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Trucks leave the blockade in Coutts, Alta.Gavin John/The Globe and Mail

The last remaining border blockade by protesters opposed to COVID-19 restrictions is expected to be dismantled on Wednesday after demonstrators in Emerson, Man., agreed to leave – bringing an end to a tactic that held up commercial traffic and disrupted travel in several provinces.

The RCMP in Manitoba said protesters at the Emerson crossing were expected to clear the 20 to 30 semis and other vehicles that remained by around noon on Wednesday. The agreement followed several days of negotiations.

Protesters at a major commercial crossing in Coutts, Alta., abandoned their roadblock Monday evening and the last holdouts left Tuesday morning. The Ambassador Bridge between Detroit and Windsor, Ont., reopened Sunday, but only after police arrested roughly two dozen protesters. The Pacific Highway crossing in Surrey, B.C., resumed normal operations on Tuesday after a dozen protesters who were blocking vehicle access were arrested.

RCMP Sergeant Paul Manaigre said the protesters at Emerson are expected to leave on their own.

“We were open and telling them the next steps we were going to start taking if we can’t get this resolved soon, and that would have involved possibly making arrests, seizing vehicles,” he said in an interview. “Giving them notice so that they can make that determination if they want to carry on.”

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Coutts blockade organizer Marco Van Huigenbos speaks about the decision to end the blockade.Gavin John/The Globe and Mail

The protest that has consumed downtown Ottawa, however, continued. Ottawa police chief Peter Sloly resigned Tuesday, after politicians and residents accused him of mishandling the rowdy demonstration that kicked off last month.

In Alberta, where a collection of truckers, farmers and other opponents of public-health measures had blocked the Coutts border crossing intermittently since Jan. 29, protesters gathered for a group photo and sang the national anthem before a string of tractors led their convoy away. The border crossing reopened in both directions soon after.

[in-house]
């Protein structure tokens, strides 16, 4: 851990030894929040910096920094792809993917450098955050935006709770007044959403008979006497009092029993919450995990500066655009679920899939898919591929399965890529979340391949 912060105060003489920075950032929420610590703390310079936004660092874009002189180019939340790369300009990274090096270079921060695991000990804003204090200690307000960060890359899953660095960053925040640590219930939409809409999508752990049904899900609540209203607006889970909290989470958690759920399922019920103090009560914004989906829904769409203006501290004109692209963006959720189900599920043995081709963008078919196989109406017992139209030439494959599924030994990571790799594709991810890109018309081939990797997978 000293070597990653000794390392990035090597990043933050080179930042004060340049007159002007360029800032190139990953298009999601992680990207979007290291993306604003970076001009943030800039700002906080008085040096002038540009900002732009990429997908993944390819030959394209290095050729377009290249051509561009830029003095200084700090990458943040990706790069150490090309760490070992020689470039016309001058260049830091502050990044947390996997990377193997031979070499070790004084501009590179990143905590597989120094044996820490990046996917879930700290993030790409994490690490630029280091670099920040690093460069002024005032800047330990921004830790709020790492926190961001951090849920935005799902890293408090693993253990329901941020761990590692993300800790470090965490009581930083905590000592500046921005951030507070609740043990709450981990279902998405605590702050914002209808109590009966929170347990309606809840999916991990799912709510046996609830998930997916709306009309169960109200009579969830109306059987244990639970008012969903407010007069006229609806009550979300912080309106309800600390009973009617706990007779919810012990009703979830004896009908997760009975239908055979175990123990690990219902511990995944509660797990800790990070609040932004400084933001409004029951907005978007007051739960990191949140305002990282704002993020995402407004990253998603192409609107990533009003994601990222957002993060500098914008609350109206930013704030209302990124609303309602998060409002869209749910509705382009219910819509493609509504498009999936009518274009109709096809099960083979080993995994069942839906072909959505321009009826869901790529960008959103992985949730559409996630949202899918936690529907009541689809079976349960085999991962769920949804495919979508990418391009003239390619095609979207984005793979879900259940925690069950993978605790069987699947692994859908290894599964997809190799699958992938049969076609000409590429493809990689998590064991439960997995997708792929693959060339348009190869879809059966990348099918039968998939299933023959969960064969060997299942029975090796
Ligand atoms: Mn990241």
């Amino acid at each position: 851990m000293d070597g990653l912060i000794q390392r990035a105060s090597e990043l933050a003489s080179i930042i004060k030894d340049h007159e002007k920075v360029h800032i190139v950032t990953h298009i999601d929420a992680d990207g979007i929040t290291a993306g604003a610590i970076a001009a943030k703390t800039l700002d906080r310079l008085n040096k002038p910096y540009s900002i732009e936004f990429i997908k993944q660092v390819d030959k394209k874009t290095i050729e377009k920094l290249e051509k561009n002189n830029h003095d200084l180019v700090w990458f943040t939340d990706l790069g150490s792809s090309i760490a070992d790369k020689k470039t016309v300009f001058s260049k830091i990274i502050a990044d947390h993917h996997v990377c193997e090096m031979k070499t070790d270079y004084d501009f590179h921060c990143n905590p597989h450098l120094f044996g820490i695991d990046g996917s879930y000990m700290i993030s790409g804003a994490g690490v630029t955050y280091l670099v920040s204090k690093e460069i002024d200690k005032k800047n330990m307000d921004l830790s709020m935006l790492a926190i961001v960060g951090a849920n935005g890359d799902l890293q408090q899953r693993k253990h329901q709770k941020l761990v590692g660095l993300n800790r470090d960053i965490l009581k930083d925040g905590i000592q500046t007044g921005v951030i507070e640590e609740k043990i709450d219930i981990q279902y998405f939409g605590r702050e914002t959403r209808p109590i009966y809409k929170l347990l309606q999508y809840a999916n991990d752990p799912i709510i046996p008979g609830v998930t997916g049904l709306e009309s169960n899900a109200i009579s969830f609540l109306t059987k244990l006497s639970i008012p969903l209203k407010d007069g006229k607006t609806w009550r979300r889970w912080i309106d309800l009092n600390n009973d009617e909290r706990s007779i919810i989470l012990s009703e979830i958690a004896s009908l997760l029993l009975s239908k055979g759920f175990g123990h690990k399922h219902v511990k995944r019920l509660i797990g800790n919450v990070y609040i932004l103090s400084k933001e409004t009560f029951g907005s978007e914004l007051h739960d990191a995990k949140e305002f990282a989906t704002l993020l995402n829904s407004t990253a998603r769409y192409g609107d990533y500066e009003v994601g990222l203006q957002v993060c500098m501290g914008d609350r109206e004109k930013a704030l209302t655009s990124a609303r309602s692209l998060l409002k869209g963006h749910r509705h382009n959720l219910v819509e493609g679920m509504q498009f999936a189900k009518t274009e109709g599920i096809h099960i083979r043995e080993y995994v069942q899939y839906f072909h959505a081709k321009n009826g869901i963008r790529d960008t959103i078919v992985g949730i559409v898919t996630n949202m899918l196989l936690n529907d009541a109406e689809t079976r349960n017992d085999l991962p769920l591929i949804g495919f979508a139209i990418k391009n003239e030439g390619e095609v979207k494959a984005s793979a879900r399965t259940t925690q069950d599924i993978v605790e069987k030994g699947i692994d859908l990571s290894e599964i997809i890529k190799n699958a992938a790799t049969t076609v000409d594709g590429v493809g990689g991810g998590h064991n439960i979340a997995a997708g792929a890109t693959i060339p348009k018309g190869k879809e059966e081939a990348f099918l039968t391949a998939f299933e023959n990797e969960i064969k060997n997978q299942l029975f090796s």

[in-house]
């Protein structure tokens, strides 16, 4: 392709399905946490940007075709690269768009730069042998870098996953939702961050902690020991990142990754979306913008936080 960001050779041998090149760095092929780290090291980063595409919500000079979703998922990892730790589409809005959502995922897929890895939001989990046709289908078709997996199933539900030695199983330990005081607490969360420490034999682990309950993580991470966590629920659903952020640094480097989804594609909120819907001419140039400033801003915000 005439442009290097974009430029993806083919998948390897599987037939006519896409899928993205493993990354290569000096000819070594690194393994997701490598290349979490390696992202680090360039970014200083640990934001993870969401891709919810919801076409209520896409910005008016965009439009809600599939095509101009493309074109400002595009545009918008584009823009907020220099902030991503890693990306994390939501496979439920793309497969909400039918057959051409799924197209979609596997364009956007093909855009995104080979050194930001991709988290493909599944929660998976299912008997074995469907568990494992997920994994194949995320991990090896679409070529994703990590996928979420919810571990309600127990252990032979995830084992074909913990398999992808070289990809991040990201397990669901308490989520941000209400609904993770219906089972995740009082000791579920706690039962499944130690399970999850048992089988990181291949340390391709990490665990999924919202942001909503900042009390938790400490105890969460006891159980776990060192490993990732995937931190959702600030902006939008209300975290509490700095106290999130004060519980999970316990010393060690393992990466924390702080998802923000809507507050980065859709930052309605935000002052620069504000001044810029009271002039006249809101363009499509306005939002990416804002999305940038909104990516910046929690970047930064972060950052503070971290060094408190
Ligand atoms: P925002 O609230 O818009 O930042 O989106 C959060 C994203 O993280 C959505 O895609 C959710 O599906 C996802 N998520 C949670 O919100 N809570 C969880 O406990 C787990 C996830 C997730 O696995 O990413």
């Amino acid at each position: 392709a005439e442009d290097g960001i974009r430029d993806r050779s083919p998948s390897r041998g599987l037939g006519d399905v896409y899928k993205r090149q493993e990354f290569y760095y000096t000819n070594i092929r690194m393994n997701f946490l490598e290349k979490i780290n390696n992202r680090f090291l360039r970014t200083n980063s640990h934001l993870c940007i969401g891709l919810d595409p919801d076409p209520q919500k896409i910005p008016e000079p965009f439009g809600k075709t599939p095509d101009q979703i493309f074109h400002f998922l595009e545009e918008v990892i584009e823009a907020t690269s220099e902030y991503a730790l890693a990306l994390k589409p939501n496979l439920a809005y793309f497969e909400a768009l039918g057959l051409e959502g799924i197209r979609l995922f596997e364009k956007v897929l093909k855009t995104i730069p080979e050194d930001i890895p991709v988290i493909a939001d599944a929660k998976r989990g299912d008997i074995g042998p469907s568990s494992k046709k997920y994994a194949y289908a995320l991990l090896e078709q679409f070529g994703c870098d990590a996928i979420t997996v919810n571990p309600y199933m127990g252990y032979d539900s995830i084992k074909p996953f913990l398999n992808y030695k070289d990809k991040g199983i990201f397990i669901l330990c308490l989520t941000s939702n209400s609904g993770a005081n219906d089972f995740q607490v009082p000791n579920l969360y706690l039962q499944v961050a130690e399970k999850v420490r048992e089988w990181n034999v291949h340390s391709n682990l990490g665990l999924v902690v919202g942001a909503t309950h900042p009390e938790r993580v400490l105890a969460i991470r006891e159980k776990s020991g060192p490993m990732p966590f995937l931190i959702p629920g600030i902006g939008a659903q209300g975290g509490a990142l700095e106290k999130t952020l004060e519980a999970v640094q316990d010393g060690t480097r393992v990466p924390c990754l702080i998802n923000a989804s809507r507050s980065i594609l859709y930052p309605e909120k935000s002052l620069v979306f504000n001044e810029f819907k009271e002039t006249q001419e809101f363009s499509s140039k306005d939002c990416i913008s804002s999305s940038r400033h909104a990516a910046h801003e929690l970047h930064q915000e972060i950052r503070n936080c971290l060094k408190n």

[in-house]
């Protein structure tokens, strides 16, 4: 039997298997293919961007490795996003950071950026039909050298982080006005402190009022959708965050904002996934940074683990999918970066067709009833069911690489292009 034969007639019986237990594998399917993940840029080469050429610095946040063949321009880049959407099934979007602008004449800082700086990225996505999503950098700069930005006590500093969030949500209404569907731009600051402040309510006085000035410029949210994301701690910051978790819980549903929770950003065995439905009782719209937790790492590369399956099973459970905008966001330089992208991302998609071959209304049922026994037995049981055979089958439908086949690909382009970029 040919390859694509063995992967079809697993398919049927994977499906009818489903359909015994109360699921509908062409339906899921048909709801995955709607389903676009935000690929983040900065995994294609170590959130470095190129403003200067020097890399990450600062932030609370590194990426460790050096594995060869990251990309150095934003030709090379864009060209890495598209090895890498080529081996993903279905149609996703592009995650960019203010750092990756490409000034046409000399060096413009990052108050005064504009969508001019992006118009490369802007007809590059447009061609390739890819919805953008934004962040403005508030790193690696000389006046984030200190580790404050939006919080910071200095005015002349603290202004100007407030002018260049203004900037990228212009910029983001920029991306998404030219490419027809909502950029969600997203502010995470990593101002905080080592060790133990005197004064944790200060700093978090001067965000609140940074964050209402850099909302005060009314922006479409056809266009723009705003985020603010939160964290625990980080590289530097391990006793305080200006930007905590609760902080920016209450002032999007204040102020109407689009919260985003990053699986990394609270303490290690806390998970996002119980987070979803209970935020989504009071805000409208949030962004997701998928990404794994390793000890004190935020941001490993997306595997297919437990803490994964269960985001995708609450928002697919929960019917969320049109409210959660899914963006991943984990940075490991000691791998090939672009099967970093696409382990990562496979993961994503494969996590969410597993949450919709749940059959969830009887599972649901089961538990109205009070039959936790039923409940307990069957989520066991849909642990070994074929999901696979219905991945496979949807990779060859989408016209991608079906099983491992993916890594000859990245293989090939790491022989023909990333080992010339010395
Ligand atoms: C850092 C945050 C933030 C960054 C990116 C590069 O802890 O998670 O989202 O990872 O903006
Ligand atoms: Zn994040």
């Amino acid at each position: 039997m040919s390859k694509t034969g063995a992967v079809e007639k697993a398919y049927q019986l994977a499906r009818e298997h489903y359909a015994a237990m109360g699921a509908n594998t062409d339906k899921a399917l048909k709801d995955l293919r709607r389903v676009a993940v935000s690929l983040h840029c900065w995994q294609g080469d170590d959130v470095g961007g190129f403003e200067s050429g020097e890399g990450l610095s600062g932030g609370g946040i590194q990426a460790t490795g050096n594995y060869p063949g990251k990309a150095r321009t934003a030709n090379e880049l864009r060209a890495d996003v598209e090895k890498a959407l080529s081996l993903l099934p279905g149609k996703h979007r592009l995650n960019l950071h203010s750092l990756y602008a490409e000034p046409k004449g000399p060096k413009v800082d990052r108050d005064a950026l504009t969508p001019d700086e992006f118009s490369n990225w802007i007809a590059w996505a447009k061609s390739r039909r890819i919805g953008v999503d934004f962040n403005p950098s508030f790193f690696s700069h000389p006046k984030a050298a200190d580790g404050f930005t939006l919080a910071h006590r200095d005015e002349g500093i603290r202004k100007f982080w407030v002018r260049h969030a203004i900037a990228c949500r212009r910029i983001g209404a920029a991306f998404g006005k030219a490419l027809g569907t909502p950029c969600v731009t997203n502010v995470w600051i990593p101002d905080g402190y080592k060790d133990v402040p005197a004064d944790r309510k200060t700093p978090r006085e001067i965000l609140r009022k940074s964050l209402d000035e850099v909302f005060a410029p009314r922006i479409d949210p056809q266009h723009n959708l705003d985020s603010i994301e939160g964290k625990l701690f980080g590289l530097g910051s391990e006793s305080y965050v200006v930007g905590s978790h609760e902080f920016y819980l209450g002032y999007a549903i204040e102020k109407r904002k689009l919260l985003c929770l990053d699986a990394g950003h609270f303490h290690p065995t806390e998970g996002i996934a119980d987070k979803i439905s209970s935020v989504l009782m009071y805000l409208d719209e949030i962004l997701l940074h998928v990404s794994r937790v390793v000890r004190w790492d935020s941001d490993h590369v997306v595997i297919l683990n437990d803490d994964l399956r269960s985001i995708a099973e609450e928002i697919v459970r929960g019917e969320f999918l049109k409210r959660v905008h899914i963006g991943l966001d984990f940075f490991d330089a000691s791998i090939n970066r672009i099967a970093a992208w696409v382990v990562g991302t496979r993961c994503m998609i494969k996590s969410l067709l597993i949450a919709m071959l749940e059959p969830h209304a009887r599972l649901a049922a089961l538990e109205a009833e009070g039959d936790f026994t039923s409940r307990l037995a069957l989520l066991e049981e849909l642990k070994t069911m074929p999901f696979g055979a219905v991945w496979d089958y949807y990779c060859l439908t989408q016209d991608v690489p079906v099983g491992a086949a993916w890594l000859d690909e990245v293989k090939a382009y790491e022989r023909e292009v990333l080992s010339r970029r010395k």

“We didn’t achieve everything we came for, but we won a lot,” Marco Van Huigenbos, one of the protest leaders, said outside the Smugglers Saloon as the group was packing up. “There’s been some big wins. And what we’ve started, it is going to snowball.”

The semis, farm machinery and passenger vehicles made an orderly exit, honking their horns as they headed north under heavy RCMP presence.

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The end of the blockade came a day after the RCMP revealed that officers had raided two camper trailers and a mobile home in Coutts, seizing a cache of weapons, arresting 11 people and tarnishing the protesters’ claim that they were demonstrating in peace. The raid happened early Monday morning and a 12th person was arrested later that same day. Four people were charged with conspiracy to commit murder, with the others facing various charges tied to weapons and mischief.

Mr. Van Huigenbos said the protesters decided to leave because they did not want their message tainted by the arrests. The RCMP said the arrests involved a small, organized group who joined the Coutts protest shortly after it started, but were not part of the original demonstrators.

“Rolling out of here, on our terms, peacefully, is a win. And I feel great about that,” Mr. Van Huigenbos said.

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Blockade protestors clean up the area around Smugglers Saloon prior to concluding the protest.Gavin John/The Globe and Mail

Prime Minister Justin Trudeau invoked the Emergencies Act on Monday, making it easier to target protesters’ bank accounts, vehicles and businesses. Mr. Van Huigenbos said that did not influence the group’s decision to call it quits.

The convoy in Coutts departed at 9:50 a.m. and had cleared out about 20 minutes later. A second protest site at a police barricade north of Coutts was still being dismantled Tuesday afternoon.

Coutts Mayor Jim Willett said he was pleased to see the convoy’s taillights head north.

Mr. Willett said the 18-day protest caused rifts among the village’s 250 residents. Last week’s council meeting, he said, became heated and some residents have told him they are going to move away.

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Supporters cheer, salute, and wave at protestors leaving the blockade in Coutts.Gavin John/The Globe and Mail

“It is going to take a while for relations between the two sides to get back to normal,” Mr. Willett said. “But it is a small town and it was kind of a family feel before and hopefully family feuds will end.”

Fred VanHerk, a feedlot operator from Fort Macleod, Alta., said the protesters in Coutts realized they started a movement that extends beyond ending COVID-19 mandates.

“We’ve come to see that the people have no voice and we will continue to be put under constant tyranny if we don’t stand up and take back what is rightfully ours,” he said in Coutts while standing between his two idling Kenworth semis, one silver and the other baby blue.

With files from Gavin John

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